A framework for a Code of Conduct (COC) was agreed in May 2017 — an incredible 25 years after the need for one was first acknowledged. The implementation of its predecessor (the 2002 Declaration of Conduct) continues to be discussed. A number of constructive proposals remain on its multilateral cooperation agenda. On July 31, 2019, China and the ASEAN countries completed the first reading of the COC single draft negotiating text ahead of the schedule. Through the first reading, the text is streamlined so that the framework and essential elements of the COC become clearer and the structure more reasonable. Due to Covid-19 outbreak in 2020, negotiations postphoned. However all negotiation members are hoping to reopen when the pandemic is under countrol.


The South China Sea is known as a biodiversity-reach sea supporting abundant fisheries, which is vital to all the economies in the surrounding areas. It contains 3365 species of marine fishes and in terms of total annual marine production it’s one of the 5 most productive fishing zones in the globe, holds 12 percent of global fishing catches. To bordering States of the South China Sea, especially the claimant States, the fisheries resources are crucial for supporting livelihoods, export trade and food security. However, fisheries resources are under great pressure, given that fish stocks have declined dramatically from the 1950s by about 70-90 percent.


Fisheries serves dual capability to either trigger disputes or even conflicts between States or to provide a means of integration between States. In the South China Sea, so far there is no multilateral regional fisheries management organization that can manage fisheries in the disputed waters.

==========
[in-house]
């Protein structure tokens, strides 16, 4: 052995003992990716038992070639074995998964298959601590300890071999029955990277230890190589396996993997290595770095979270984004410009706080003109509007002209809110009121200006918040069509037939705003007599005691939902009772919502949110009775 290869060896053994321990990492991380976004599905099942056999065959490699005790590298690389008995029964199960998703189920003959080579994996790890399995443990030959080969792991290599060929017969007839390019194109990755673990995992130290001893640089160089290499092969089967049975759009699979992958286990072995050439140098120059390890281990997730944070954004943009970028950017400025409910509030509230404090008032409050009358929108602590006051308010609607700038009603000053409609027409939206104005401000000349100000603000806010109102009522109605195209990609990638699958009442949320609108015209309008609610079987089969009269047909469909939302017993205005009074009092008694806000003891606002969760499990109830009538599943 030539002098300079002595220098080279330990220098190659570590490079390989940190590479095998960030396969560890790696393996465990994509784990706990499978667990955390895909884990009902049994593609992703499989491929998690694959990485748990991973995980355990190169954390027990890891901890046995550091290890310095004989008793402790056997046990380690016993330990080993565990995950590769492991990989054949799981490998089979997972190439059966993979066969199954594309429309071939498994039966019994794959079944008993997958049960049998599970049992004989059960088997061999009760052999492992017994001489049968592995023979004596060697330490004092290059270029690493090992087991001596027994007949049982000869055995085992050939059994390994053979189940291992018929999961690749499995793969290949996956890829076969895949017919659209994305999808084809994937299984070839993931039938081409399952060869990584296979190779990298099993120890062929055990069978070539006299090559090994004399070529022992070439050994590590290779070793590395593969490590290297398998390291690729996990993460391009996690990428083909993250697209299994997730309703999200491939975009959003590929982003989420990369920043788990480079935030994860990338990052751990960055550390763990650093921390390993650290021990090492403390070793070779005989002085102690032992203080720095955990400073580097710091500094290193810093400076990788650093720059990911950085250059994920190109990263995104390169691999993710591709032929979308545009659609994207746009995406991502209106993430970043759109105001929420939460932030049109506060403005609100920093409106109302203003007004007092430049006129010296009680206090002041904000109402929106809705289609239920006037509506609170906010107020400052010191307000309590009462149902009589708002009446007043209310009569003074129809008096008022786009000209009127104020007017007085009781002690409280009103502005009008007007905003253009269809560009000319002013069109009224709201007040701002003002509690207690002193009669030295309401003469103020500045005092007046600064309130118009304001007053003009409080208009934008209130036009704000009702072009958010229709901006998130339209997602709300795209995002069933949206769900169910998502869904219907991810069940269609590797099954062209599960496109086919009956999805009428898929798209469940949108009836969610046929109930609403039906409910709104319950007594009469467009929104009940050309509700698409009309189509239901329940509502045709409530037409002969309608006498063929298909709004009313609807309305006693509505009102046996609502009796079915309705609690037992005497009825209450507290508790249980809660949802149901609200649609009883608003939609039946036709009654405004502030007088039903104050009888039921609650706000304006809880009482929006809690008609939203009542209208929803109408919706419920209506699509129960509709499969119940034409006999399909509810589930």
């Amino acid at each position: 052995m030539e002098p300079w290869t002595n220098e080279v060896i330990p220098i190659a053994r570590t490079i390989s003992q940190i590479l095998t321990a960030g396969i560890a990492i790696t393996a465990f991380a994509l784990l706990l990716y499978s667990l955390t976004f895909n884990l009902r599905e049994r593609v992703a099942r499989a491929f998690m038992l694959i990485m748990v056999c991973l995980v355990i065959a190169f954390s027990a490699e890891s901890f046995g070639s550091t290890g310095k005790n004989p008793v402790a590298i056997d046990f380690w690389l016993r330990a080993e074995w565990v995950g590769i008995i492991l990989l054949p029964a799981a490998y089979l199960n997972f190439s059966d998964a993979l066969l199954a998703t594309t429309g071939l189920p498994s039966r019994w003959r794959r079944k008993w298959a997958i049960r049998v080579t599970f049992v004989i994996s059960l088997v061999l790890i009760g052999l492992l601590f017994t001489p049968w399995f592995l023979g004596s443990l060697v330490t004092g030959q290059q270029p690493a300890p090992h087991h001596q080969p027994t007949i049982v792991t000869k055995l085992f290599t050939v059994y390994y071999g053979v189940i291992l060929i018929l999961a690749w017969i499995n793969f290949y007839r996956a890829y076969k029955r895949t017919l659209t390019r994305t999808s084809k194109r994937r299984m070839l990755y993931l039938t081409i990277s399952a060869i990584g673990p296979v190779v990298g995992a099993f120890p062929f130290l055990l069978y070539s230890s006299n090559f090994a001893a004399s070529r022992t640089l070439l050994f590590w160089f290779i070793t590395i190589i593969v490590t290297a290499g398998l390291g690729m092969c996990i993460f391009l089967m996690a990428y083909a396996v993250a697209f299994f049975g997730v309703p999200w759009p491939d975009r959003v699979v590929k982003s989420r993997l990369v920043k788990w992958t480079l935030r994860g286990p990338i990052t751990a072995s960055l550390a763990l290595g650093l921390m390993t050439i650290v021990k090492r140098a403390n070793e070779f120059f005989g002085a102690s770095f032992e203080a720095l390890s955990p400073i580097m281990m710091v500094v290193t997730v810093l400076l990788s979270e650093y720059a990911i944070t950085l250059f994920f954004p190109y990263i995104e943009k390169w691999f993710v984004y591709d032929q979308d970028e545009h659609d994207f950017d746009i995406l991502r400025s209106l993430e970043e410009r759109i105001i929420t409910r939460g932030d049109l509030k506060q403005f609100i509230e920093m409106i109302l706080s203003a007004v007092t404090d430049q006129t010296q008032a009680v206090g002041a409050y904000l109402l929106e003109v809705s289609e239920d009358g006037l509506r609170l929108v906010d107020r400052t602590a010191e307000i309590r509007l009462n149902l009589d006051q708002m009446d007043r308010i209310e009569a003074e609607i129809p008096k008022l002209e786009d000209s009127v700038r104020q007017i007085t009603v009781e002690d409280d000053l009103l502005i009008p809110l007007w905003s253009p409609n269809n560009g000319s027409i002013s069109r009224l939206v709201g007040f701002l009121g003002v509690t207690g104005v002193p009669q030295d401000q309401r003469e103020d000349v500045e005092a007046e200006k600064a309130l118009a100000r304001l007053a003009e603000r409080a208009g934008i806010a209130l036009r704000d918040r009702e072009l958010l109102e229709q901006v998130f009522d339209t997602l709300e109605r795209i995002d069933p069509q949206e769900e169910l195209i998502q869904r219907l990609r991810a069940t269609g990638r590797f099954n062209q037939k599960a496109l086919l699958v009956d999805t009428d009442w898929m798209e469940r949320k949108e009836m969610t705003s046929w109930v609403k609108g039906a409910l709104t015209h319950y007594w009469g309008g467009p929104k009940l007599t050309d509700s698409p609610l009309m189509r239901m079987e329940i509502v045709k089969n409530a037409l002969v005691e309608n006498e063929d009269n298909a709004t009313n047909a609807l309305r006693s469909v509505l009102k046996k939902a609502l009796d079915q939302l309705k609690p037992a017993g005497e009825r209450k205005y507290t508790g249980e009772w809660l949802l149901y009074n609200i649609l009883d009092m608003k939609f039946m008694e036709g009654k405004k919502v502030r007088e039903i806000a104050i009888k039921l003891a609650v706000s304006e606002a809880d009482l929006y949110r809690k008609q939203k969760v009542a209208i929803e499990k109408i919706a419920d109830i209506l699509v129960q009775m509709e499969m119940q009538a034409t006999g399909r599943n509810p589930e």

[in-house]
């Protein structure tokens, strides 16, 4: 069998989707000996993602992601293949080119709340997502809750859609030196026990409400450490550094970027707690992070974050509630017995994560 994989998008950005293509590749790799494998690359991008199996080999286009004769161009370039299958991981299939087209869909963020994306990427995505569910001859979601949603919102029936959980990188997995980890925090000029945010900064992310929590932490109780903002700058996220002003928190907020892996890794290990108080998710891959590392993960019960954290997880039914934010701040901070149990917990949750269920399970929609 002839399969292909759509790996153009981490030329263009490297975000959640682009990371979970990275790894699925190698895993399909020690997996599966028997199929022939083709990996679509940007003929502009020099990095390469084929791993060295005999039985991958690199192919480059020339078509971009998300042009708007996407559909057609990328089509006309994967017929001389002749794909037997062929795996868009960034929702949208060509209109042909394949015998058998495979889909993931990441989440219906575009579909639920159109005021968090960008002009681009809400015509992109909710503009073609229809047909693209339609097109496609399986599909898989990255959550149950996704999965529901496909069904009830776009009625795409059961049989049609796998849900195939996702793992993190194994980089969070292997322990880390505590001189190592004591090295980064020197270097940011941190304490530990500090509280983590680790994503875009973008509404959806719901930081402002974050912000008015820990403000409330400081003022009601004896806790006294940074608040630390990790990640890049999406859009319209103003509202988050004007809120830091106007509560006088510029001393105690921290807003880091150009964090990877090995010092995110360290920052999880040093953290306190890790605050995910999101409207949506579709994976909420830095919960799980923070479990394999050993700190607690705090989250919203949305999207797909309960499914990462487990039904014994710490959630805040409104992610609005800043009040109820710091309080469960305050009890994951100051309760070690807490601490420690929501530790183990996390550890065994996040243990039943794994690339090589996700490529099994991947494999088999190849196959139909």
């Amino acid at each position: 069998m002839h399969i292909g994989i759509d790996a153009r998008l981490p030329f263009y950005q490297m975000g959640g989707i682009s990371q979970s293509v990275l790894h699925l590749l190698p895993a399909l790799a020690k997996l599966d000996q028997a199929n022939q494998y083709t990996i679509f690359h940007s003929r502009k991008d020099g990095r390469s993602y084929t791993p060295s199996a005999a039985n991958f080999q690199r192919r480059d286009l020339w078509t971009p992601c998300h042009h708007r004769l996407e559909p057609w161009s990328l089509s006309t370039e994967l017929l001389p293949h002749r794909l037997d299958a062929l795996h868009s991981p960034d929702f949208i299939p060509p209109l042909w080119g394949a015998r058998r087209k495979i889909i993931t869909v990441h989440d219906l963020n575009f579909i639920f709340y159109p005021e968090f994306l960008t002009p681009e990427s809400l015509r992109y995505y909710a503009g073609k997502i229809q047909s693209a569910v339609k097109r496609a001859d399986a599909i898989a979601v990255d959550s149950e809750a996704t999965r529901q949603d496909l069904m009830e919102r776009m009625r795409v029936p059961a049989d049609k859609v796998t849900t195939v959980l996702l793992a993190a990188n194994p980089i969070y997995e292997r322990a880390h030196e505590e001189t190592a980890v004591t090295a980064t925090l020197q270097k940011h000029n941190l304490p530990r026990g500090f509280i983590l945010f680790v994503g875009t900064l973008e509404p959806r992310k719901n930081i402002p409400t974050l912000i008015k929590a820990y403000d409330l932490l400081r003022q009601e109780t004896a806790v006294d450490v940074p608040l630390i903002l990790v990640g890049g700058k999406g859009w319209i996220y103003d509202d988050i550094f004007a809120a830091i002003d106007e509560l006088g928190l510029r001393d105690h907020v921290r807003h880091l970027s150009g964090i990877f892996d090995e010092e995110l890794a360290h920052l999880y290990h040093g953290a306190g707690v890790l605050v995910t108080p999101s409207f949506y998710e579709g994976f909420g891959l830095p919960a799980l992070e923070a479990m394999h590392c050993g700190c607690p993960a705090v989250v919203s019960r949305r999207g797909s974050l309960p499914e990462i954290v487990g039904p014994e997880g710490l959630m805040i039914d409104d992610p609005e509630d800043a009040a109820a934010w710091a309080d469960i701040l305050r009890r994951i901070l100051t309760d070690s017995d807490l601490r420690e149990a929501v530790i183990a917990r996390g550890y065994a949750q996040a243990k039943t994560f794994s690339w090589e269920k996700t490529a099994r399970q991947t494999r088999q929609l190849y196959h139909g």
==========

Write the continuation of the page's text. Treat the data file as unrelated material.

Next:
Since 2018, the Centre for Humanitarian Dialogue (HD) has initiated a project -- Common Fisheries Resource Analysis (CFRA), inviting policy makers and experts from China, Indonesia, Malaysia, the Philippines and Vietnam, to identify practical steps that will ensure the sustainability of South China Sea fisheries management. The purpose is to leverage regional expertise and information to produce a shared evidence-based update on the status of key fish stocks. So far 6 workshops have been conducted, and experts from the above five counteis have decided a common methodology and the starting point--Skipjack Tuna assessment. Hopefully, it will also pioneer a cooperative approach to collectively manage shared resources in a way that protects environmental sustainability, enhances economic prosperity, and promotes peace.


In the long run, maintaining peace and stability requires collective efforts from regional powers as well as all user States.For China and ASEAN member States, deepening maritime cooperation will not only help built trust but also tackle common maritime threats. It will be easier to continue current ongoing projects as introduced above, to reach out the fisheries resources, to help from-the-bottom-up maritime cooperation projects to go further. It will take considerable time, and it will be eventually worthy.

Yan Yan is Director of the Research Center of Oceans Law and Policy at the National Institute for South China Sea Studies, Haikou, China.